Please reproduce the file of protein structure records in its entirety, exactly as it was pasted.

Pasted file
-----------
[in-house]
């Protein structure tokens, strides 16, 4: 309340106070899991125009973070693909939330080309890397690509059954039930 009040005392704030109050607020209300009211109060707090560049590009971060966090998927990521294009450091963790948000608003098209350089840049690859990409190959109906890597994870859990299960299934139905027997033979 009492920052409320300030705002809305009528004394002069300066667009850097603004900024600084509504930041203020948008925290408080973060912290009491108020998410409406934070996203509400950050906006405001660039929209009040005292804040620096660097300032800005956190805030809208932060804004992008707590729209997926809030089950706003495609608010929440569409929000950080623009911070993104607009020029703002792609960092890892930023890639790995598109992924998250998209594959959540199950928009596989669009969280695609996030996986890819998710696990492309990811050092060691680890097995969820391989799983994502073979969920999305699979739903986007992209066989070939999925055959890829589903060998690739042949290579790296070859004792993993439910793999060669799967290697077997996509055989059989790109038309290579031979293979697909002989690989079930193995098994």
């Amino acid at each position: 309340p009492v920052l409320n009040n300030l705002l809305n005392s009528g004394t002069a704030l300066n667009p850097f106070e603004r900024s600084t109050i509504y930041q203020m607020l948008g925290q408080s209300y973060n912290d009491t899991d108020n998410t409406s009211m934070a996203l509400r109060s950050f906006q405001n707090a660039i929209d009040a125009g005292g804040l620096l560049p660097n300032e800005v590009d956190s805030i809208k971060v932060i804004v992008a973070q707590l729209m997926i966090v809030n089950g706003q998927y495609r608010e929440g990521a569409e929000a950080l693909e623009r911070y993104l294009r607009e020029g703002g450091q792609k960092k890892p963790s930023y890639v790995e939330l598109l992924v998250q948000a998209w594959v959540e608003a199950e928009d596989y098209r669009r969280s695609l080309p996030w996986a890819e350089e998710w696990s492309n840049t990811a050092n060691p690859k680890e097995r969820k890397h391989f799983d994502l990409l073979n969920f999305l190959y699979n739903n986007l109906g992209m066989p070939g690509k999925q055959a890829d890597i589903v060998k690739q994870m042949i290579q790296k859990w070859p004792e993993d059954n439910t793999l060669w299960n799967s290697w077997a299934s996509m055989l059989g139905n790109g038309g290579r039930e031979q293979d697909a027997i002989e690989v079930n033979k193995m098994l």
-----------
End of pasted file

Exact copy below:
[in-house]
């Protein structure tokens, strides 16, 4: 309340106070899991125009973070693909939330080309890397690509059954039930 009040005392704030109050607020209300009211109060707090560049590009971060966090998927990521294009450091963790948000608003098209350089840049690859990409190959109906890597994870859990299960299934139905027997033979 009492920052409320300030705002809305009528004394002069300066667009850097603004900024600084509504930041203020948008925290408080973060912290009491108020998410409406934070996203509400950050906006405001660039929209009040005292804040620096660097300032800005956190805030809208932060804004992008707590729209997926809030089950706003495609608010929440569409929000950080623009911070993104607009020029703002792609960092890892930023890639790995598109992924998250998209594959959540199950928009596989669009969280695609996030996986890819998710696990492309990811050092060691680890097995969820391989799983994502073979969920999305699979739903986007992209066989070939999925055959890829589903060998690739042949290579790296070859004792993993439910793999060669799967290697077997996509055989059989790109038309290579031979293979697909002989690989079930193995098994």
């Amino acid at each position: 309340p009492v920052l409320n009040n300030l705002l809305n005392s009528g004394t002069a704030l300066n667009p850097f106070e603004r900024s600084t109050i509504y930041q203020m607020l948008g925290q408080s209300y973060n912290d009491t899991d108020n998410t409406s009211m934070a996203l509400r109060s950050f906006q405001n707090a660039i929209d009040a125009g005292g804040l620096l560049p660097n300032e800005v590009d956190s805030i809208k971060v932060i804004v992008a973070q707590l729209m997926i966090v809030n089950g706003q998927y495609r608010e929440g990521a569409e929000a950080l693909e623009r911070y993104l294009r607009e020029g703002g450091q792609k960092k890892p963790s930023y890639v790995e939330l598109l992924v998250q948000a998209w594959v959540e608003a199950e928009d596989y098209r669009r969280s695609l080309p996030w996986a890819e350089e998710w696990s492309n840049t990811a050092n060691p690859k680890e097995r969820k890397h391989f799983d994502l990409l073979n969920f999305l190959y699979n739903n986007l109906g992209m066989p070939g690509k999925q055959a890829d890597i589903v060998k690739q994870m042949i290579q790296k859990w070859p004792e993993d059954n439910t793999l060669w299960n799967s290697w077997a299934s996509m055989l059989g139905n790109g038309g290579r039930e031979q293979d697909a027997i002989e690989v079930n033979k193995m098994l």